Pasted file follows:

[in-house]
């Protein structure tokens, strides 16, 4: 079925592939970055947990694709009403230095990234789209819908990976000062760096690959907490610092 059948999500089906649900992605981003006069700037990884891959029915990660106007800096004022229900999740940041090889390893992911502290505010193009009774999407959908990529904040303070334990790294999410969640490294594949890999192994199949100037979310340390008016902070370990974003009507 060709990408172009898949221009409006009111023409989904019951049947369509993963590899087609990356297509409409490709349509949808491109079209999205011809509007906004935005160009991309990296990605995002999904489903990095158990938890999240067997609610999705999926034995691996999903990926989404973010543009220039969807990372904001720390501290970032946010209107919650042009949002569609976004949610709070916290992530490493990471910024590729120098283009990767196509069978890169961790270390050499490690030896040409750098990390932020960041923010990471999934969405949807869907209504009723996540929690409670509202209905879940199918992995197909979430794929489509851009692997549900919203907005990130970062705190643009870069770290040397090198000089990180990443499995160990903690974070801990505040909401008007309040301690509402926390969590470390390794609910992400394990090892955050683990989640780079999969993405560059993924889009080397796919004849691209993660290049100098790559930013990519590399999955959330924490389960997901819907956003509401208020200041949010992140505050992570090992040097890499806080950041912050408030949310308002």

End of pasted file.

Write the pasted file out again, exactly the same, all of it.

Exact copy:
[in-house]
């Protein structure tokens, strides 16, 4: 079925592939970055947990694709009403230095990234789209819908990976000062760096690959907490610092 059948999500089906649900992605981003006069700037990884891959029915990660106007800096004022229900999740940041090889390893992911502290505010193009009774999407959908990529904040303070334990790294999410969640490294594949890999192994199949100037979310340390008016902070370990974003009507 060709990408172009898949221009409006009111023409989904019951049947369509993963590899087609990356297509409409490709349509949808491109079209999205011809509007906004935005160009991309990296990605995002999904489903990095158990938890999240067997609610999705999926034995691996999903990926989404973010543009220039969807990372904001720390501290970032946010209107919650042009949002569609976004949610709070916290992530490493990471910024590729120098283009990767196509069978890169961790270390050499490690030896040409750098990390932020960041923010990471999934969405949807869907209504009723996540929690409670509202209905879940199918992995197909979430794929489509851009692997549900919203907005990130970062705190643009870069770290040397090198000089990180990443499995160990903690974070801990505040909401008007309040301690509402926390969590470390390794609910992400394990090892955050683990989640780079999969993405560059993924889009080397796919004849691209993660290049100098790559930013990519590399999955959330924490389960997901819907956003509401208020200041949010992140505050992570090992040097890499806080950041912050408030949310308002």